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Gravel Gear

Cyclocross tire review: Challenge Limus vs. Specialized Terra CX tubulars

Challenge Limus vs. Specialized Terra CX tubulars

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The Challenge Limus performed flawlessly on the muddy Fort Collins USGP course. Photo: Caley Fretz © VeloNews

Saturday’s New Belgium Cup started out gray and turned ghastly, with temperatures in Fort Collins, Colorado, dropping into the low 40’s and the sky opening up for a few solid hours of rain prior to the afternoon’s UCI Elite race. The formerly bumpy track quickly turned to a slick soup — perfect conditions for testing two pairs of mud tires.

I put Challenge’s brand new Limus tubular on my primary bike, and Specialized’s Terra tubular on my pit bike, confident that the conditions would require me to use both (I was right). Challenge is calling the Limus a “Rhino killer,” referring to the gold-standard Dugast Rhino mud tubular, while the Terra has already proven itself — Todd Wells rode a pair to a very sloppy national championship in Bend last year. I couldn’t go wrong (at least with tire choice — my poor working-man legs were a different story).

Tech Specs:

Price: Weight: Tread height: Width: Tube: Casing:
Limus $100 407g 3.2mm true 33mm latex 300TPI poly
Terra $100 418g 2.3mm true 31.5mm (33mm claimed) latex 260TPI poly

Cornering traction:

The Limus’ enormous 13mm long, 3.2mm tall side knobs bite into slick corners fantastically. Challenge’s brand manager Bill Marshall told me before the race that I’d “be able to do whatever I want out there,” despite the inches of goo. He was right.

Despite its smaller side knobs (even counting the two closely packed side knobs as one, they’re only 11mm long and 2.3mm tall), the Terra is no slouch in the corners. The narrower casing allowed it to dig in a bit deeper to find traction.

Advantage: Limus

Straight-line traction (climbing in the mud)

The Fort Collins USGP course runs up and down a rather large hill. The start heads straight down before cutting straight back up. Getting power down to ground on this steep climb was a challenge in the mud.

In this instance, the Terra’s narrower profile shone. Since all the rain came in just a few hours before the race, there was still harder dirt under the first layer of mud. The Terra was better at cutting through and getting traction, despite its shorter and narrower center tread.

The Limus had a bit more difficulty in that section. Its wide and tall center tread (7mm by 3.2mm) was largely helpless against the slick top surface. However, in the deeper mud sections, where the Terra wasn’t able to dig down to solid footing, the Limus’ big, paddle-like knobs faired better. Much better.

Advantage: Terra, for this particular set of conditions. For deeper mud, I’d take the Limus.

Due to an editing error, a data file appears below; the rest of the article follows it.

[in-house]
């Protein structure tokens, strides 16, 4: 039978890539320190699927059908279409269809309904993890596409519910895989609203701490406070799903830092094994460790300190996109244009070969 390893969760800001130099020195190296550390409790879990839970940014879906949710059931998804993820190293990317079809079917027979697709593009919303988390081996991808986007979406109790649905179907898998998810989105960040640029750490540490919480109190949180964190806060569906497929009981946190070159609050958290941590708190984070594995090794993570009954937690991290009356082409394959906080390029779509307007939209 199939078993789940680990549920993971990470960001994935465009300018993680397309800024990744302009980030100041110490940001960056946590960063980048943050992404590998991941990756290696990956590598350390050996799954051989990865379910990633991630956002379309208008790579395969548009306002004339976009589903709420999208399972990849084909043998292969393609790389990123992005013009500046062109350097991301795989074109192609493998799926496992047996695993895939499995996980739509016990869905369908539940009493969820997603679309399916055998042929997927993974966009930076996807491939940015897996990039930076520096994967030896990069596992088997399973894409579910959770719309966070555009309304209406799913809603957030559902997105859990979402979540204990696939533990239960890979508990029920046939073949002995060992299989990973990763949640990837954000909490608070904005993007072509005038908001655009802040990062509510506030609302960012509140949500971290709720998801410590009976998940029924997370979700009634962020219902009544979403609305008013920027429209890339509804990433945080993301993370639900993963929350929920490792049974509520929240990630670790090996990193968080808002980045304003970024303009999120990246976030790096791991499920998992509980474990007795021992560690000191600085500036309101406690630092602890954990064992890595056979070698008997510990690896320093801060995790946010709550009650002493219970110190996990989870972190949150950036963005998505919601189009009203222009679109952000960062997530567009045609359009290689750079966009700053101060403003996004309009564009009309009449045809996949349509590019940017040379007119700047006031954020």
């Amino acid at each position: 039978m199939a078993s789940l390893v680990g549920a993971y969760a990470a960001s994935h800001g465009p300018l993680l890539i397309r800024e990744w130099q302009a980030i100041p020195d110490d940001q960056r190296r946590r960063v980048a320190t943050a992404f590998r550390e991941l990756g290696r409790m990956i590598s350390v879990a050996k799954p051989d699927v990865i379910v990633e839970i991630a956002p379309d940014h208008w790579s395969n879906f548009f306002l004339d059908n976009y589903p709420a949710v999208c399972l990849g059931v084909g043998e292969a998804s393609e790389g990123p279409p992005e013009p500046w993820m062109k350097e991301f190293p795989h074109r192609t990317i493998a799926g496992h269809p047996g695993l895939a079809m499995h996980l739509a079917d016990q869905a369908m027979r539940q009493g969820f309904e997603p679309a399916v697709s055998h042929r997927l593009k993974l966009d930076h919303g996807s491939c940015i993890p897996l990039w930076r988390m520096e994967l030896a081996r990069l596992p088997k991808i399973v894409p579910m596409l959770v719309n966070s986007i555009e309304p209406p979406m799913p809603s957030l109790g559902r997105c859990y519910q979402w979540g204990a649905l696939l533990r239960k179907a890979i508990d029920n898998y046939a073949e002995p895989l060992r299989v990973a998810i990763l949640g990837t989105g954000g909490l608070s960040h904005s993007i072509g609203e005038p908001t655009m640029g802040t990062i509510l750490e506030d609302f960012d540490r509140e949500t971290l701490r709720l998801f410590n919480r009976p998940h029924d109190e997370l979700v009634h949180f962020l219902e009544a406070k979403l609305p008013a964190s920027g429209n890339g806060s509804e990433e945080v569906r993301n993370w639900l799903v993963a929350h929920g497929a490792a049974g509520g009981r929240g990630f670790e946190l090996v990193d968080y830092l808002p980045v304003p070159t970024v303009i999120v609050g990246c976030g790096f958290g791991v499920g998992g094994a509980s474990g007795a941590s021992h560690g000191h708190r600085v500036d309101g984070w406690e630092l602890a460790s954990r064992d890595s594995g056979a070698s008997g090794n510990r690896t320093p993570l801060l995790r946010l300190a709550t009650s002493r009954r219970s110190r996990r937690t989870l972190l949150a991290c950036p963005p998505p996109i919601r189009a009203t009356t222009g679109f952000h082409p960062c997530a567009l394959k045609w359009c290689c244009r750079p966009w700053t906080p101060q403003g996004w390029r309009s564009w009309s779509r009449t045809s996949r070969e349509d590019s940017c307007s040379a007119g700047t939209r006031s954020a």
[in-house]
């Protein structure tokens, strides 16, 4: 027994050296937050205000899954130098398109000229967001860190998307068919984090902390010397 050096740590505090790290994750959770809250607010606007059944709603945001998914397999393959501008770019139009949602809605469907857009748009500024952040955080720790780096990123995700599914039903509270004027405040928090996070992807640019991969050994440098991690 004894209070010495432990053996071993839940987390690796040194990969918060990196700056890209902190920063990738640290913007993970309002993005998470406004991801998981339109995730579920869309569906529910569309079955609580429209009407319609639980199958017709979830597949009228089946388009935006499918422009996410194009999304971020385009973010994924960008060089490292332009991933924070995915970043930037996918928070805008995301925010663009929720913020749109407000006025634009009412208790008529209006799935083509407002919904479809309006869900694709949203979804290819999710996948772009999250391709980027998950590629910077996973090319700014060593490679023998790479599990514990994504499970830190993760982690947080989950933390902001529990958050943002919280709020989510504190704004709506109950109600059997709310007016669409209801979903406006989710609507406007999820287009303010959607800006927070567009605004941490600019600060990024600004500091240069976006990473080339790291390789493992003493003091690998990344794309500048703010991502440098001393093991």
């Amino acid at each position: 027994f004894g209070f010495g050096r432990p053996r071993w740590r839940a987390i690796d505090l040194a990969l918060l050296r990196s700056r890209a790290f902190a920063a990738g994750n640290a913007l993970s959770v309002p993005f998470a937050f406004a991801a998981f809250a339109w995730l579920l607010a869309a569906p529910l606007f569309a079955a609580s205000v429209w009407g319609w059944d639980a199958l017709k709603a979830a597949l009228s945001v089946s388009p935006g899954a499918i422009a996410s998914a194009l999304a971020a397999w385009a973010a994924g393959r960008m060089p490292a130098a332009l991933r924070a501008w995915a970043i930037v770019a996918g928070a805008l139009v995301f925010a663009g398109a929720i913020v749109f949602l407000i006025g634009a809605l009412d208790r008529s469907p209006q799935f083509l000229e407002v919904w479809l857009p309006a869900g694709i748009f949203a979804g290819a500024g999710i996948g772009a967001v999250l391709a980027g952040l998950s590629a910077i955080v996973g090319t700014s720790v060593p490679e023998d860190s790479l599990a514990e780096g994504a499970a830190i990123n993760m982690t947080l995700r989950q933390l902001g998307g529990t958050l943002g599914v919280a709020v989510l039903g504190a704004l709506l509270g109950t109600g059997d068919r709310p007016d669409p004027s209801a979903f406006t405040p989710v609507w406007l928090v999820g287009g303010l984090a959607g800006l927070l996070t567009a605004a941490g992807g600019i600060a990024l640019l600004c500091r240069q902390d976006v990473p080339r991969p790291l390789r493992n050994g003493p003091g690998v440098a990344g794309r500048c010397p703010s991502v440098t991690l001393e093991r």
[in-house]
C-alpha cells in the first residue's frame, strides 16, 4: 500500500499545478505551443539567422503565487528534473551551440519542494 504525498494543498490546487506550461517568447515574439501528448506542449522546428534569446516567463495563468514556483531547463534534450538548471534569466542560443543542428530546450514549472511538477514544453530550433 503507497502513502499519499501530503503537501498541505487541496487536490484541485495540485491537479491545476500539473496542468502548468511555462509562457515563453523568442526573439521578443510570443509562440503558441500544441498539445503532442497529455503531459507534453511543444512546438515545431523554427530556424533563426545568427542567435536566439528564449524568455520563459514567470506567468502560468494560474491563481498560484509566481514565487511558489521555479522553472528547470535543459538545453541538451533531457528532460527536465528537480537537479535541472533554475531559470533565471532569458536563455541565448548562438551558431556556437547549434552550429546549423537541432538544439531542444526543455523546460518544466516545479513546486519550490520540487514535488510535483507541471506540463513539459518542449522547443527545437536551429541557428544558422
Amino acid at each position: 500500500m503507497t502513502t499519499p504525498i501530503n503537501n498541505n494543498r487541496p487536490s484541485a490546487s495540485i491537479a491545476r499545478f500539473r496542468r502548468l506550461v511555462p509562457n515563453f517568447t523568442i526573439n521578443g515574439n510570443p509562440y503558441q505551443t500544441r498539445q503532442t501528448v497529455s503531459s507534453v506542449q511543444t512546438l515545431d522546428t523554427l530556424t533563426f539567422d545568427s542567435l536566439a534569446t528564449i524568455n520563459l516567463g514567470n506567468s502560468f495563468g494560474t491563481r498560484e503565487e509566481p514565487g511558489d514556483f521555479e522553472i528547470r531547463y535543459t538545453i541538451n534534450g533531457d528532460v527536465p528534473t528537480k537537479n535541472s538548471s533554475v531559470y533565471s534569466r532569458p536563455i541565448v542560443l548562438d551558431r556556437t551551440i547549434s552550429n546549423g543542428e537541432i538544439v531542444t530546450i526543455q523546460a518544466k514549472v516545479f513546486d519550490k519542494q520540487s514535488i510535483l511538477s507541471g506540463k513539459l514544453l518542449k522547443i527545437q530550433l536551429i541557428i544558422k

Mud shedding

Both tires have lots of space in between the knobs, and shed mud almost instantly upon hitting any hard surface. Neither packed up, even in the more peanut-buttery mud sections.

Advantage: neither, both are excellent.


Challenge recently moved both the Fango and Limus to larger 33mm casings, at the limit of the UCI tire width rule. They also bumped both tires’ thread count up to 300TPI from 260. As a result, the Limus is noticeably more supple than the narrower, 260TPI Terra.

The difference was most noticeable on off-camber, rut-filled corners. The Limus allowed line changes, the large casing grabbing the top of ruts and pulling the wheel out of them. The Terra would get sucked into a rut and there was little I could do to get out.

Advantage: Limus.

Rolling resistance

The Terra’s lower knobs take the cake here, allowing the tire to roll pretty quickly over harder surfaces. The Limus, in contrast, feels like it’s rolling through molasses on pavement.

Advantage: Terra

Overall winner

For nasty, muddy conditions like we saw in Fort Collins on Saturday, the Limus was a clear winner. The much more expensive Dugast Rhino should worry indeed — as a mud-specific tire, the Limus is catching up. It doesn’t roll as quickly, but it’s equally capable in the slop. Sharper and slightly shorter center knobs would make the Limus lethal on Euro-style ‘cross courses with mixed mud and pavement.

The Limus’ enormous knobs hooked up far better than the Terra’s in the corners, and it climbed better in deep mud. The wider casing was more comfortable and helped tracking through ruts. It may have been slow on the road section, but staying off the brakes around corners certainly made up far more time.

The Terra certainly has its place, though. It’s a far better all-around tire, while still doing quite well in the mud. The lower, super sharp knobs roll quicker, and are confidence inspiring in dry to moderately muddy corners. The Limus has no place on a dry course, unless it’s obscenely technical. As a mixed-conditions tire, the Terra is an excellent option. Its straight-line traction would make it an excellent rear tire on muddy days as well — a good compromise between rolling resistance and traction.

The Terra is also available as a clincher. Challenge is developing a clincher version of the Limus, but don’t expect to see it until next fall.

Check back for a review of Specialized’s all-around Tracer tubular, which I raced on a much drier course on Sunday.